Is your Organisation Crisis-ready? [A Checklist]

September 11, 2018

Every leader needs to think seriously about how prepared they are to deal with a crisis. Rather than being forced to think on your feet during a stressful situation, having the training and expertise you need to handle it drastically raises your chances of saving the organisation and your reputation.

Besides the training and knowledge available in courses from Kiasu Crisis Management, a plan of action is essential. Here, we’re going to look at a checklist of what it takes for your organisation to be crisis ready. Without these fundamentals, you could be making all the wrong moves when major incident planning.

Are the definitions of a crisis precise?

The crisis management plan should be put into effect as soon as possible. However, to ensure that they aren’t enacted unnecessarily, you need to define a few things. In the process of major incident planning, what constitutes a crisis for the organisation? What are the triggers for starting the plan? Who is responsible and how is the team supposed to immediately respond?

Do you have a firm crisis leadership position in the organisation and the chain of command to back it up?

Immediacy and fast, effective decision making is key in a crisis situation. Your team needs to know who is in charge and they have to be able to effectively work with a chain-of-command. The leader in a crisis situation may not always necessarily be the manager or organizational leader if, for instance, the emergency services get involved. Following the original chain of command and adapting it to a change in first-in-command are both essential.

Ensure you have detailed action plans for all your people.

Rather than having to think about how you and your team will respond on the fly, it’s much safer to have action plans ready in advance. They should be addressed to specific people, roles, and groups, with realistic and time-related definitions for different steps and goals. The steps in the action plan should be verifiable, too, so you can ensure one step is carried out before moving on to the next.

Do you have the necessary backups of all critical contact information?

Maintaining the lines of communication with the top leaders in an organisation, such as the CEO or COO, is crucial. Should your regular contact databases be inaccessible, you should have both physical and digital backups at hand. This might include having contact cards in the wallets of everyone in a leadership role as well as a document on an accessible Cloud-storage system like Google Docs.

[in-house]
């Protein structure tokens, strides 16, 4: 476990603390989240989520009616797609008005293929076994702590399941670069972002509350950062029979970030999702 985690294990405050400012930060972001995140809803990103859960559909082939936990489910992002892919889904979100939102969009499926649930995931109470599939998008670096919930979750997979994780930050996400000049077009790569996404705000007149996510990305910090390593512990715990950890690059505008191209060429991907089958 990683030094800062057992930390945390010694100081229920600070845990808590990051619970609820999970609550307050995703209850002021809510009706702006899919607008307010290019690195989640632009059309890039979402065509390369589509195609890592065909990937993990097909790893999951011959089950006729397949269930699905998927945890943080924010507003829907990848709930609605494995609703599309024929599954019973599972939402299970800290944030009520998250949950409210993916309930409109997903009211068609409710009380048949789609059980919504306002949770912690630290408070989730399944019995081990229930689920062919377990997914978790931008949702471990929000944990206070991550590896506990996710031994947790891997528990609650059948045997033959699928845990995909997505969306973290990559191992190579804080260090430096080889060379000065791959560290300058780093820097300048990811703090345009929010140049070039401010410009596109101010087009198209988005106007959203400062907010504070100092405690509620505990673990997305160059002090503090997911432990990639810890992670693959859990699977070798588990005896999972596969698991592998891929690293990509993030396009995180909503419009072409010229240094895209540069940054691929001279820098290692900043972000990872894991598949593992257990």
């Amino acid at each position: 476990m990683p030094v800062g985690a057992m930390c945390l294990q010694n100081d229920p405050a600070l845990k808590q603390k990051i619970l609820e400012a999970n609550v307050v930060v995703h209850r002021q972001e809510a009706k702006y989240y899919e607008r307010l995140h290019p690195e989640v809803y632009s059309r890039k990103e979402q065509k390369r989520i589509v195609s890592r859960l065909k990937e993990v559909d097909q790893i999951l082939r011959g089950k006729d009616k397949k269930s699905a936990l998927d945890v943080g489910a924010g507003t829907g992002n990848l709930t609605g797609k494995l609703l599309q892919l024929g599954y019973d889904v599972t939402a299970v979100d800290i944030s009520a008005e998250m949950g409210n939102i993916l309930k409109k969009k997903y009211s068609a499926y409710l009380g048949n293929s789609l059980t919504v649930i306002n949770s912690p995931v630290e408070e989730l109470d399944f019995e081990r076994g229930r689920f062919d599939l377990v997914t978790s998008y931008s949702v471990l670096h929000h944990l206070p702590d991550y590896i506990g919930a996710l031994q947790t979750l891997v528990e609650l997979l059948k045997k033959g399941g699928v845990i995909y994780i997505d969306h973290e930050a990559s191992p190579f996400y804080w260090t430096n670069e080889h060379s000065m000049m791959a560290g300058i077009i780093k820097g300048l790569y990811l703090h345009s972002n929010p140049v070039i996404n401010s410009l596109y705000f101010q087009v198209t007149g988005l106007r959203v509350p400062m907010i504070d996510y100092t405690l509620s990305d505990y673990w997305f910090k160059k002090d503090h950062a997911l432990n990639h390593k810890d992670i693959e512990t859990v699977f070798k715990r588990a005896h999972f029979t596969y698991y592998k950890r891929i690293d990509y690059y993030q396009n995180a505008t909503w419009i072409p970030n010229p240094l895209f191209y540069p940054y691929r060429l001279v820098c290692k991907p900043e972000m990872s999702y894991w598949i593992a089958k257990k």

How is the organisation going to respond and communicate to the public?

Nowadays, reporting, both organic and press-organized, is much quicker than ever before. Having a timely statement out is crucial. Having key messages ready for different scenarios, as well as crisis scenarios that are yet to be fully defined, can help. Don’t expect to rely on your corporate website, which may be down due to the crisis or may be out of service because of high-traffic levels. Social media channels such as Twitter and Facebook may much more effective, instead. Don’t neglect to use the traditional media channels, such as the press, either. Maintaining a professional and polite rapport with them won’t necessarily win you a positive reporting, but it’s important to avoid giving them ammunition that can damage your reputation.

Have a disciplined approach to PR lined out in a set of rules.

Just as you require a leader to manage the resources and the team, you also need someone who is in charge of dealing with the press. Avoid letting others speak on social media or with the press about the incident, as you need someone who won’t lie or try to spin the situation and who will only comment on verifiable information. Similarly, there must be care taken to ensure that the communication isn’t joking or minimizing the situation.

Do you have the resources ready at your disposal?

Your crisis management plan will take time, effort, and resources to carry out, and your team will need the basics to keep things running. Know what you need and ensure that you have it set aside and your team knows how to access it so that the leaders aren’t constantly having to help them find it.

With the checklist above, your organisation can be more prepared for a crisis situation. Effective major incident planning is also about highlighting the issues you need to further work on. The training and readiness of your team is paramount amongst those, and courses from Kiasu Crisis Management can ensure just that.


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